Ireland and Massachusetts (USA): Compare and Contrast of Jobseeker’s Allowance

Unemployment is a stressful time of one’s life. The fear of not knowing where your next paycheck is going to come from, and if you are going to have enough to put food on your table, is very real for many people. I will examine the different government allowances in Ireland and the United States to see how these countries compare and contrast when helping out their unemployed when they are finding their next jobs.

In Ireland, Jobseeker’s Allowance is a type of payment that Ireland government pays the unemployed. The allowance payment is a means-tested payment, meaning an unemployed individual would have to fall lower than the average of specific income qualifications. This allowance payment is paid out by the Department of Employment Affairs and Social Protection (DEASP). To qualify, one must:

  • Be Between 18 and 66
  • Be Unemployed
  • Actively be seeking work (with proof)
  • Satisfy the means-test
  • Be a proven habitual resident (living in Ireland with some permanence)

In order to satisfy the means-test, the DEASP observes your personal cash income, savings and other assets. However, the DEASP also considers your spouse or partner’s personal financial assets as well when considering how much to pay the unemployed. If an individual qualifies, meaning they fall into all five categories, he or she will receive a weekly €203 payment. However, an individual can lose this payment at any time for not seeking a job, losing a job, or refusing to accept a job offer.

Comparatively, The United States offers unemployment benefits, but the benefits usually differ per state. For comparison example, my home state of Massachusetts pays benefits to those who meet these three requirements:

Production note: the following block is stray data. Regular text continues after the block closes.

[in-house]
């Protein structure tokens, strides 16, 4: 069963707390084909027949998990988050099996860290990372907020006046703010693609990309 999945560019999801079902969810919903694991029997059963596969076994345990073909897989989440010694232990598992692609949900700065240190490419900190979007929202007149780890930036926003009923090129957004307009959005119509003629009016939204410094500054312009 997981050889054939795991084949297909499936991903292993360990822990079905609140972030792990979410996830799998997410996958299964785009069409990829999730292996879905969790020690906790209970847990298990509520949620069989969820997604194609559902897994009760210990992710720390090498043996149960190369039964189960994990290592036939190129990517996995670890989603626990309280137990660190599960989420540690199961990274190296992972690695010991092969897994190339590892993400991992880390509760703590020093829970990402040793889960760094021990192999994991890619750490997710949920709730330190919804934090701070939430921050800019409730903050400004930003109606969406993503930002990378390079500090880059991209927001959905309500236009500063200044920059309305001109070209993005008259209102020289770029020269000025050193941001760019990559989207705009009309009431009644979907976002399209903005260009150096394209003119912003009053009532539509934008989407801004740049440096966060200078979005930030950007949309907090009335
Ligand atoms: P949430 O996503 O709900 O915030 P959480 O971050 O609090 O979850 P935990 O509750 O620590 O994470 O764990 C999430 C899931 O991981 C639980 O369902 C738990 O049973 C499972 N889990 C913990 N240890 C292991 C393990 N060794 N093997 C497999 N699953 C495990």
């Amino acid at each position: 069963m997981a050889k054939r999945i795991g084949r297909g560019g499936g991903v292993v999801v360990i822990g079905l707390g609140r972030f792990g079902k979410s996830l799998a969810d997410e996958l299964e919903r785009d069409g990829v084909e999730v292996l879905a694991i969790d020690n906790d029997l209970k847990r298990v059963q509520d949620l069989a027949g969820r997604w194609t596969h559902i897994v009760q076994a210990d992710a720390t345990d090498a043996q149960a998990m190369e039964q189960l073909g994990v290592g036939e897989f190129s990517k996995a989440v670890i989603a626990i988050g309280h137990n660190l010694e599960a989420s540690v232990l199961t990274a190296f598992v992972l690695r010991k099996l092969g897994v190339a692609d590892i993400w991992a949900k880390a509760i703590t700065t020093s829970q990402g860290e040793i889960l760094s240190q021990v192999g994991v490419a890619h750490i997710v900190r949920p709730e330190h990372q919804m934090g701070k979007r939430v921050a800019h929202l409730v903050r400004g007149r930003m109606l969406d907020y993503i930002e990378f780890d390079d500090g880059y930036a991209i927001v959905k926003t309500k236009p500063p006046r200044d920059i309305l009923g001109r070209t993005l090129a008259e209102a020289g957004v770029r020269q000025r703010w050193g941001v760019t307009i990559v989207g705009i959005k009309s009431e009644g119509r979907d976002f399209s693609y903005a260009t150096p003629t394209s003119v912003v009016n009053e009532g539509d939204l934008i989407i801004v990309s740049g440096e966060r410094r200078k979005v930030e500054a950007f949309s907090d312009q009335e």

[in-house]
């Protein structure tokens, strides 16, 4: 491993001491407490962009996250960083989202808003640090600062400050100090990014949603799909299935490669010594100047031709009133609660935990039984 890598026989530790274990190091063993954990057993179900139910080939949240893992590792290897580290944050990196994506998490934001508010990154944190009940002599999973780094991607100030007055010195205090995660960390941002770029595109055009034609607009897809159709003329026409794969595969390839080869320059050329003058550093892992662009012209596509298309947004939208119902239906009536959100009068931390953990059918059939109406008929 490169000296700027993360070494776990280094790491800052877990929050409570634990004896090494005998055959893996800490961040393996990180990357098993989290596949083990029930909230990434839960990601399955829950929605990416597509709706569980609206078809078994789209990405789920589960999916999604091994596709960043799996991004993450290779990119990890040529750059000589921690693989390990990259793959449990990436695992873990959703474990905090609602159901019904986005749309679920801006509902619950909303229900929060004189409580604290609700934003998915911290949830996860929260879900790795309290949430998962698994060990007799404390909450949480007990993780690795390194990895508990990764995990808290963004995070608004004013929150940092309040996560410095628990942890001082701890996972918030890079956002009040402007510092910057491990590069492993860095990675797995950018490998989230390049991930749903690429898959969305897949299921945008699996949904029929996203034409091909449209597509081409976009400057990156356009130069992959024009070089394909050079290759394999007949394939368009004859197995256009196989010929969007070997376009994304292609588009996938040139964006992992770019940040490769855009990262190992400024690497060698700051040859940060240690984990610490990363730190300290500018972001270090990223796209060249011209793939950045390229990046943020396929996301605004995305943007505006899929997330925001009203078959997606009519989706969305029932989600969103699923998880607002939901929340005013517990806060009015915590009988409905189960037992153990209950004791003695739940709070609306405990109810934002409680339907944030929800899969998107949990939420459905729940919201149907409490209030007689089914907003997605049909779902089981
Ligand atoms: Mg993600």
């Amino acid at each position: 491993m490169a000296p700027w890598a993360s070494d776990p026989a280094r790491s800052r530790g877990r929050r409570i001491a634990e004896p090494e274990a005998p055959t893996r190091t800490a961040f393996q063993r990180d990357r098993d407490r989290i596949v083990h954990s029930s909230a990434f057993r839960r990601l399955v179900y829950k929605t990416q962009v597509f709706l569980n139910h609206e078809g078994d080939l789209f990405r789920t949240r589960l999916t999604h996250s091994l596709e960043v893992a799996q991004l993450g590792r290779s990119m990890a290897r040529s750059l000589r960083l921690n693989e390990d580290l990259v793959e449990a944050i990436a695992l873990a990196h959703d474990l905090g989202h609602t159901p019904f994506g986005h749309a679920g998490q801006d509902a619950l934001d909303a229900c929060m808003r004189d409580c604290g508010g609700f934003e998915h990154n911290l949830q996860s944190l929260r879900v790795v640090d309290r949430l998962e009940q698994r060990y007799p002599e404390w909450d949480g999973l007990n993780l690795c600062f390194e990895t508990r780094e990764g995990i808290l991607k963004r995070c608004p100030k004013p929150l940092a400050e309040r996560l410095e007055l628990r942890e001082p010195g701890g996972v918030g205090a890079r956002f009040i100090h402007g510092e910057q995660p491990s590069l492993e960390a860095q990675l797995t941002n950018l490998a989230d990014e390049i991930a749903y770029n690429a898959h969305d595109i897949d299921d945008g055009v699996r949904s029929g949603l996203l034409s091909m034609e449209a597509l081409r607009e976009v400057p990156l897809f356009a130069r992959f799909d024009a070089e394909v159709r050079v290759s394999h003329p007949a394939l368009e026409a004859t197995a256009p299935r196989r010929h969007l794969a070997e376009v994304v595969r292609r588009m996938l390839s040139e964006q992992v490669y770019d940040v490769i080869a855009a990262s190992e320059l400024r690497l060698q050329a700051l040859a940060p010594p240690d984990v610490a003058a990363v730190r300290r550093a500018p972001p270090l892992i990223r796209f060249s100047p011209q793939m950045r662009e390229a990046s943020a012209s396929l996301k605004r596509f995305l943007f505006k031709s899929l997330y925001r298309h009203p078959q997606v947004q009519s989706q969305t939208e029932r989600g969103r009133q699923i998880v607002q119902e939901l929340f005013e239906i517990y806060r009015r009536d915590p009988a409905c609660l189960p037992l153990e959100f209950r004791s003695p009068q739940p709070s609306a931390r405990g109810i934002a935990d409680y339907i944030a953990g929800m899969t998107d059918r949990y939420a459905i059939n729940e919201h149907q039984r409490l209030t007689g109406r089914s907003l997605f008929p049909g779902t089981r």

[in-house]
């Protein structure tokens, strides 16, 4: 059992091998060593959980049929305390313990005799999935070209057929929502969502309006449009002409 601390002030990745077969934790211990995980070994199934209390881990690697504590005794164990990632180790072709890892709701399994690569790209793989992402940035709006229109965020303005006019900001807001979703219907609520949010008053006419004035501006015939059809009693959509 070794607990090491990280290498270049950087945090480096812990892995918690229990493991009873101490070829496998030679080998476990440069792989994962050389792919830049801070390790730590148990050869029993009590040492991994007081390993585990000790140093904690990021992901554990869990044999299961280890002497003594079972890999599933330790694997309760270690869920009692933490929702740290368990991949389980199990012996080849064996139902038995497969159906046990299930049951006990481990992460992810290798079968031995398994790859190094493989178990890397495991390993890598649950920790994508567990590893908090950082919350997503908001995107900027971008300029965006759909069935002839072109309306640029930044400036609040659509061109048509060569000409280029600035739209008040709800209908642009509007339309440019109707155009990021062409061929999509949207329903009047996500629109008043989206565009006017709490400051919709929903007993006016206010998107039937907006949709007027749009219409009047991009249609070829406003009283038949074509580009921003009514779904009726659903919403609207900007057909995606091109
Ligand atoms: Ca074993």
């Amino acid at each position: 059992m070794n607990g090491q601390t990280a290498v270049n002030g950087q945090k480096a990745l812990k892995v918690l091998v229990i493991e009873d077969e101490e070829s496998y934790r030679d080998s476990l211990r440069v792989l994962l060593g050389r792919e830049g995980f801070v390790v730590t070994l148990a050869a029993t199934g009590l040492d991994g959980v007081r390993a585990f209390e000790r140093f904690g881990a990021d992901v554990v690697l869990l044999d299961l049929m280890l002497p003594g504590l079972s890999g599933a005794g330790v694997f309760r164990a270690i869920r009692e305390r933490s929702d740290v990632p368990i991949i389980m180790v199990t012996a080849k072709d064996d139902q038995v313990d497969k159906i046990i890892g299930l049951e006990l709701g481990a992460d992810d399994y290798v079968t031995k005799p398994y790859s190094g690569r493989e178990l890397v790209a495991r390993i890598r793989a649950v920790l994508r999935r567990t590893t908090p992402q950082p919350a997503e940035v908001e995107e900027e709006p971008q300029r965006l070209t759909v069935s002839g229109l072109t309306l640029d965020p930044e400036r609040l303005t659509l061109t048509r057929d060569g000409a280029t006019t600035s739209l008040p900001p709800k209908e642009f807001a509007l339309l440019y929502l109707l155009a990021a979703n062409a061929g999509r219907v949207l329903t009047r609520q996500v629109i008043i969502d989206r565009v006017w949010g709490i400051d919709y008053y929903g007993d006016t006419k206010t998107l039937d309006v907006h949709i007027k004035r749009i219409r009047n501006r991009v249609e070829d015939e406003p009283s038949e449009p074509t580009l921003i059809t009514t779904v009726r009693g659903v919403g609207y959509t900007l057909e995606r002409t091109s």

• Unemployed through no fault of your own
  • Have earned a least a minimum amount in wages before unemployment
  • Available to work and have proof of active seeking of employment

Now these three requirements each break down more specifically. Massachusetts considers “unemployed through no fault of their own” as being laid off by a company for their own economic reasons. The Massachusetts Department of Unemployment Assistance (DUA) will not provide benefits to those who were fired for misconduct or those who quit their job. 

Massachusetts also considers your past wages. The State looks at a one-year base period to determine eligibility. An individual must have made at least $3,500 during the one year as well as earned a total year earnings of at least 30x the weekly benefit amount in order to qualify for unemployment benefits. 

Finally, similar to Ireland, Massachusetts requires active search for work. The State requires individuals receiving the benefit to participate in three job search activities for at least three days of the week. In addition, the unemployed individual must have proof of such search.

Compared to Ireland, where an unemployed individual can receive up to €203, a qualified unemployed worker in Massachusetts can receive up to half of their average weekly wage during the highest paying period of their base year. This is why the State looks at income, as Ireland would with the means-test. However, the MA benefit cap is $698. Therefore, a worker who had high income in previous base year and now qualifies for unemployment can receive a weekly benefit of $698.


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